The Acupuncture Alternative
ENJOY MAGAZINE NOVEMBER 2010 ISSUE
centuries, the Chinese have been onto something.
Acupuncture is an ancient form of healing which
predates recorded history. The philosophy is rooted
in the Taoist tradition which goes back more than
8,000 years. It originated as a preventative in
China—the acupuncturists would only get paid if
the emperors were well. It’s the oldest practiced
medicine, dating back 5,000 years to the oldest
medical book found. It is the procedure of inserting
and manipulating needles into various points on
the body, to relieve pain or for therapeutic purposes.
Acupuncture has been the subject of scientific research
both in regard to its basis and therapeutic effectiveness
since the late 20th century, but it remains controversial
among medical researchers.
Michel Czehatowski knows the benefits of acupuncture and has been licensed and practicing in the Redding area since 1984. At age 19, he met an acupuncurist and became interested. Already active in martial arts and tai chi, Czehatowski immersed himself in Oriental philosophy and took classes in shiatsu. He traveled to China and worked in a hospital where there are entire wings devoted to acupuncure and doctors collaborate with one another to find the best possible care. “People have always been looking for alternatives,” Czehatowski says. “They’re always seeking, asking. That’s when I started thinking, ‘What can I do?’” He opened Redding Acupuncture Health Care and East Earth Trade Winds herbal store to provide people with an option to western medicine. Czehatowski started up the store about a year after becoming a licensed acupuncturist, and the herb store is now nationally recognized and does a huge online business. “I opened my store so people would become aware of alternative health and how to treat themselves,” he says. “It’s all about balance—rest, play, work.” And speaking of work, Czehatowski says he truly loves his job because, among other reasons, he will “never retire.” Technically, he says, he’ll only get better as he ages—wiser. This is one of the things that drew acupuncturist Erica Shepard to explore this line of work, as well.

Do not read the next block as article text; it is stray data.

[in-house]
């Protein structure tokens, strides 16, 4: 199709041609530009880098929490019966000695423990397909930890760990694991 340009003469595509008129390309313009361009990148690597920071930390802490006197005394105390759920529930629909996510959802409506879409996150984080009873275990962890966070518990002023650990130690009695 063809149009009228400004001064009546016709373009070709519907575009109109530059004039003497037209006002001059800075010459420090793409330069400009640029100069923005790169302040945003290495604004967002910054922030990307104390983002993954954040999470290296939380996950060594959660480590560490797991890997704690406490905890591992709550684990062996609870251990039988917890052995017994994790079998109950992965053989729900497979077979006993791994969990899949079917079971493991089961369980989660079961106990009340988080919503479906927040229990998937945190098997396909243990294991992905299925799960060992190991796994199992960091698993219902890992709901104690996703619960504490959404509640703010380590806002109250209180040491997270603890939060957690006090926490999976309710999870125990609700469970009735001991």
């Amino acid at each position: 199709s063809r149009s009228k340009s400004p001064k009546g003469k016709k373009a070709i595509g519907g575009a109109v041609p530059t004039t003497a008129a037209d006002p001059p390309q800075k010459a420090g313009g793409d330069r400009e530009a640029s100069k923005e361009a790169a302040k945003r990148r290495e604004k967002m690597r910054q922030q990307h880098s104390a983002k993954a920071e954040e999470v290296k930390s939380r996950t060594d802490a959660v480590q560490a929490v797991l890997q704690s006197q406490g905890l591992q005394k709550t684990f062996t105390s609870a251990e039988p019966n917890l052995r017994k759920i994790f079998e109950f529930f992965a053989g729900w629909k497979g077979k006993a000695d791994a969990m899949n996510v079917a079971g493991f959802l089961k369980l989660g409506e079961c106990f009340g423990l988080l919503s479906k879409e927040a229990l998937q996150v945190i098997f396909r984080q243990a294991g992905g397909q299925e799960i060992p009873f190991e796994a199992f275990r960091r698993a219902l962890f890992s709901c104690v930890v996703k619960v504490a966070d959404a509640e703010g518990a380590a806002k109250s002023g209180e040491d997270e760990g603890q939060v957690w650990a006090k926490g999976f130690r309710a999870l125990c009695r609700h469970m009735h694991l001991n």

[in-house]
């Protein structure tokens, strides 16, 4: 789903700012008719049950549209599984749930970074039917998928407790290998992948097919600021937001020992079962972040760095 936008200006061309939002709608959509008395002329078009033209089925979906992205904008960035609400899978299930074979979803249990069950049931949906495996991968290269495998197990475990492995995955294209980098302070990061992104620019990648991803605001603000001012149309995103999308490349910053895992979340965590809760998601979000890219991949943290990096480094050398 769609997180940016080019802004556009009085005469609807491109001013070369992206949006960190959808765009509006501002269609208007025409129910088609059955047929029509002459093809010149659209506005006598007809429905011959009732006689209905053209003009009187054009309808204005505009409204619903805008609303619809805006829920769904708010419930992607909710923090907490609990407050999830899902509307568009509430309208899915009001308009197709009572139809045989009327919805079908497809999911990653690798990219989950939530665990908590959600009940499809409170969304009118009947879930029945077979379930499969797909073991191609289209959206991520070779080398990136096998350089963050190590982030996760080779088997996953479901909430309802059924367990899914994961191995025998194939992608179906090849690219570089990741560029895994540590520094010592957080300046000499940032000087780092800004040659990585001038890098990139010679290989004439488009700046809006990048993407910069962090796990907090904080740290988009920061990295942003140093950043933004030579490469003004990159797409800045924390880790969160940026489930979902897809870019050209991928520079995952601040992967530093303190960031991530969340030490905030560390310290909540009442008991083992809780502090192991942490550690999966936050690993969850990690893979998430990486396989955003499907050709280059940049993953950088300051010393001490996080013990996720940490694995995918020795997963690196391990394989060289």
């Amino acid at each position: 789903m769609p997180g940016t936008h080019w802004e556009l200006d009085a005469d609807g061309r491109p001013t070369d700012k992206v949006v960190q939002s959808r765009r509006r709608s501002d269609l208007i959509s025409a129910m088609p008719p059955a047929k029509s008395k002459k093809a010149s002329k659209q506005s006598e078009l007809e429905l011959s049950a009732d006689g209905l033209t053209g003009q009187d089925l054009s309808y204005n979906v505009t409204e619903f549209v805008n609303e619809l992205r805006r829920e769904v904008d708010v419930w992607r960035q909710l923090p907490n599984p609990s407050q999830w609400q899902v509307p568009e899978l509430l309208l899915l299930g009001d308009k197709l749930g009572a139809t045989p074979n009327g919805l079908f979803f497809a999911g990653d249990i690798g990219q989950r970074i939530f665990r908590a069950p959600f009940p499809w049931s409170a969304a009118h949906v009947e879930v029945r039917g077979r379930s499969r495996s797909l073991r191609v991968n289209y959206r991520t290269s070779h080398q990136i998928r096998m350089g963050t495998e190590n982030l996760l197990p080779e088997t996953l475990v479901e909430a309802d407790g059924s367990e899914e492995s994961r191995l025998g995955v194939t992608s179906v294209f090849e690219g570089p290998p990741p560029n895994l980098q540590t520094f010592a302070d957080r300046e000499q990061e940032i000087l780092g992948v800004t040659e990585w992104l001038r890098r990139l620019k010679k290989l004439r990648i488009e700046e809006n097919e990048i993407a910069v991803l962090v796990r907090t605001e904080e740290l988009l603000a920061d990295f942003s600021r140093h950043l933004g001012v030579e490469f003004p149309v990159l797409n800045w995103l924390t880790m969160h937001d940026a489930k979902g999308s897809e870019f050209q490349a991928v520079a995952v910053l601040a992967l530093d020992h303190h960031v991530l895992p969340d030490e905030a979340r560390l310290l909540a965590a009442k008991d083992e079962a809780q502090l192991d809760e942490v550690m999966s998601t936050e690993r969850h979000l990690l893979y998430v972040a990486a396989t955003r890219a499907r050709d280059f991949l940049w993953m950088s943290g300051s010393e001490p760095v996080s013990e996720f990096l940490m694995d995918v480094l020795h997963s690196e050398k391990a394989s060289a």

When Erica was 13, her mom was diagnosed with multiple sclerosis and began seeking alternative medicine. When she received acupuncture in the Bay Area, she had “amazing” results, which led to lifestyle changes. Seeing that at such a young age left quite an impression on Erica, resulting in her taking classes in acupuncture and herbs, alongside her psychology classes. “My mom was my biggest inspiration,” Erica says. “And I liked the flexibility eastern medicine offers.” She attended Oregon College of Oriental Medicine, graduating from the master’s program in four years while taking all pre-med classes. Acupuncturists need to be able to treat conditions of the body, which means they need to understand the human body and its complexities. One visit can treat multiple conditions at once, and while it is still considered controversial by some, the stigma is lessening as people discover that acupuncture treats more than just pain; it can help with infertility, stress, insomnia, weight loss and side effects of treatments for such diseases as cancer. According to Shepard, the more the name gets out in communities such as Redding, the more receptive professionals are to the idea. “We’re not just a bunch of hippies.” They know that western medicine is necessary. “We don’t diagnose people,” Shepard says. “But we need to collaborate with doctors so that if someone has a problem we can’t fix, we can help find what will work for them.” One of the main goals of acupuncture, according to Czehatowski, is getting the body back in balance. “The body is really amazing,” he says. “It can heal itself. Acupuncture is like turning on switches. We’re adjusting the body—the volume—to create more harmonious music in the body.” Most say they can barely feel the needles, but for true needle-phobes (children, too), alternative treatments are available. Even as old as acupuncture is, research continues, and eventually, Michel hopes to have even more collaboration with doctors in the community. “My job is always changing,” says Michel. “It’s never boring. Seeing people get well, it’s huge. That kind of success rate and people taking charge of their lives – that’s the best part of my job.”